The 2014 European elections turnout in Bulgaria (35.15 percent) was below the 2009 figures (37.5 percent) and significantly lowers than the turnout in the last national elections held in May 2013 (51.3 percent). These figures could be explained with the declining social energy after almost one year of anti- government protests and the perceptions that the EP could not change people’s everyday life.

Beyond any doubt, it is the Borissov’s GERB (part of the EPP) that was the winner in the elections by obtaining 30.4 percent and receiving six seats in the European Parliament (five MEPs in 2009-2014). The coalition in power suffered a considerable defeat – BSP (part of the Progressive Alliance of Socialists and Democrats) received four seats (no change in number in comparison to the 2009 EP elections, though, with less support), while its coalition partner, the Movement of Rights and Freedoms (DPS) increased its number of MEPs by one to reach four representatives.

Two other political players that did not participate in the previous EP elections registered a more favourable result. The Reformist Bloc received 6.45 percent of the people’s support and will be represented by one MEP, whilst surprisingly enough; the newly formed soft eurosceptic and populist party, Bulgaria without Censorship (BWC) registered a breakthrough with 10.66 percent of the votes and will send two representatives to the EP. Its campaign was held under the slogan “Bulgaria deserves better” and argued that the Bulgarian EU membership has not lived up to the people’s expectation and blamed Brussels, along with domestic elites, for this failure

Eventually, the outcome from the European Parliament elections was considered a non-confidence vote and a reason for early elections to be held by the end of 2014 according to the preliminary talks political parties had in the weeks after the elections.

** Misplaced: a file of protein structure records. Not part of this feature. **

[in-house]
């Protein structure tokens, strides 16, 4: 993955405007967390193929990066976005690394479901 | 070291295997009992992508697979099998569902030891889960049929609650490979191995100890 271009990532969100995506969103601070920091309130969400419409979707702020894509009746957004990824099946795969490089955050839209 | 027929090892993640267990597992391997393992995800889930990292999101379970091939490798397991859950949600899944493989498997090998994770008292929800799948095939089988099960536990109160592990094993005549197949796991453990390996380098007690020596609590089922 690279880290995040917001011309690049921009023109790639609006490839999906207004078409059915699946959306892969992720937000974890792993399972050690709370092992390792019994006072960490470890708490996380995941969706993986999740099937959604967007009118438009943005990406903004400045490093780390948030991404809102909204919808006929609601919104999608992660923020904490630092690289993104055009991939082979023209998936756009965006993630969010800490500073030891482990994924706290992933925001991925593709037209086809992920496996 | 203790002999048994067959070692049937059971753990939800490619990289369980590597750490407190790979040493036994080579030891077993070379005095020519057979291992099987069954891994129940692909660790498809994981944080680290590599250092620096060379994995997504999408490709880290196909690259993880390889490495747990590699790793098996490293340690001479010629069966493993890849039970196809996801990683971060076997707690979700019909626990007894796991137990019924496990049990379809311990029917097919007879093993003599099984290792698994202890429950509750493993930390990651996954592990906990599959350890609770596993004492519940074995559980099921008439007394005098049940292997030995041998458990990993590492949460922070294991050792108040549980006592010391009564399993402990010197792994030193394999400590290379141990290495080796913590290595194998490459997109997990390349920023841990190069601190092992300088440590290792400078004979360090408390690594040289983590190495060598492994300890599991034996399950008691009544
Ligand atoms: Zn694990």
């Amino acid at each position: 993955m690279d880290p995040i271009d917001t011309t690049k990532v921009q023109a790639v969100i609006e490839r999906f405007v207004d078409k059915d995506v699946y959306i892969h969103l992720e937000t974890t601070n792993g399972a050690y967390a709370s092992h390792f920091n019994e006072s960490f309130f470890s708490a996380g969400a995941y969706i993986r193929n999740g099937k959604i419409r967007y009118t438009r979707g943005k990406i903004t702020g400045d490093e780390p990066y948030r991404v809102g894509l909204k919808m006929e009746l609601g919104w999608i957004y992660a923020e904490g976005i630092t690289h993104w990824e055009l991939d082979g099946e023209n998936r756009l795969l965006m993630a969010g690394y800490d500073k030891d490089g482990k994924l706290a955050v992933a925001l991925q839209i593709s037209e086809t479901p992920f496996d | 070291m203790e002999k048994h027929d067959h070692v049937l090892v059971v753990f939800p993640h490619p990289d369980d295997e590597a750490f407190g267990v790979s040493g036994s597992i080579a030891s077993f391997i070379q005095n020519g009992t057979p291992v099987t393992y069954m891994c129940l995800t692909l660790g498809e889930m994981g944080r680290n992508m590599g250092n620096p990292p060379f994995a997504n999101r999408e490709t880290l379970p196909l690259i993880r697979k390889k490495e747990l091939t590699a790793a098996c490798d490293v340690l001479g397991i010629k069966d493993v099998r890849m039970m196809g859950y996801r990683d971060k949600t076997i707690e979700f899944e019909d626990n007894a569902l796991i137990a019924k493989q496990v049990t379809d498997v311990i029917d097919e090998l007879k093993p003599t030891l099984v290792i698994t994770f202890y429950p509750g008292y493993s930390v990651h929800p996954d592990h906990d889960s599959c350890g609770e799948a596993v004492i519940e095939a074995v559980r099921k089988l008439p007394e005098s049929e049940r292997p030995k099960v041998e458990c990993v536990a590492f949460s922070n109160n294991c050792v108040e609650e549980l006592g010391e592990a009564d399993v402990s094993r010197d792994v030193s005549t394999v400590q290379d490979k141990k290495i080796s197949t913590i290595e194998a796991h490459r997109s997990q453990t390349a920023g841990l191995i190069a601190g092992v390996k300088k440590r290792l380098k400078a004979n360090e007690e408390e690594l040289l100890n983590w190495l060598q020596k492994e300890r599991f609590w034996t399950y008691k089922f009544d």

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2. The EU’s Neighbourhood

Striking a balance between the EU and Russia

“Always with Germany, never against Russia”. The basic principle of the Bulgarian foreign policy under Tsar Boris III in the first years of the World War II seems to be still valid nowadays, though modified to “Never against Russia, never against the European Union”. This literally explains the approach the socialist-led coalition applies in its relations to Russia and the European Union as a follow-up on the Crimea crisis and in the field of energy.

The balance game the Bulgarian government tries to play is not only because of the relatively good perception Russia enjoys in Bulgaria in contrast to other former communist countries. This image is to a large extent due to Russia’s role in the liberation of Bulgaria and restoration of the Bulgarian statehood in the late 19th century. However, the government’s double-talk stems from the strong Russia sympathy the constituents of the socialist party traditionally express, on the one hand, and the country’s commitment to EU positions on the other. This was clearly shown in the reactions during the events in Ukraine when voters of the socialist party, whose leader Sergei Stanishev chairs the Party of European Socialists (PES), were rather disappointed with the country’s official statements and demanded a more Russia-friendly position in the debate on imposing EU sanctions on Russia. In fact, surveys from the first half of 2014 reflected a divided public opinion on Russia and the EU’s response to the Crimean crisis.

Bulgarian relations with Russia are also dominated by the energy topic. The country is dependent on Russian imports for 90 percent of its gas supplies; operates a Russian-type nuclear power plant; and has another nuclear plant in the pipeline (initially started with Russian companies but without definite plans for the continuation of its construction).  Additionally, Bulgaria was amongst the EU members criticized by the European Commission for signing a bilateral agreement with Russia as part of the South Stream project. This is why Bulgaria was considered one of the top “slackers” in the EU within the “Relations with Russia on Energy Issues” component of the 2014 European Foreign Policy Scorecard, issued by the European Council on Foreign Relations.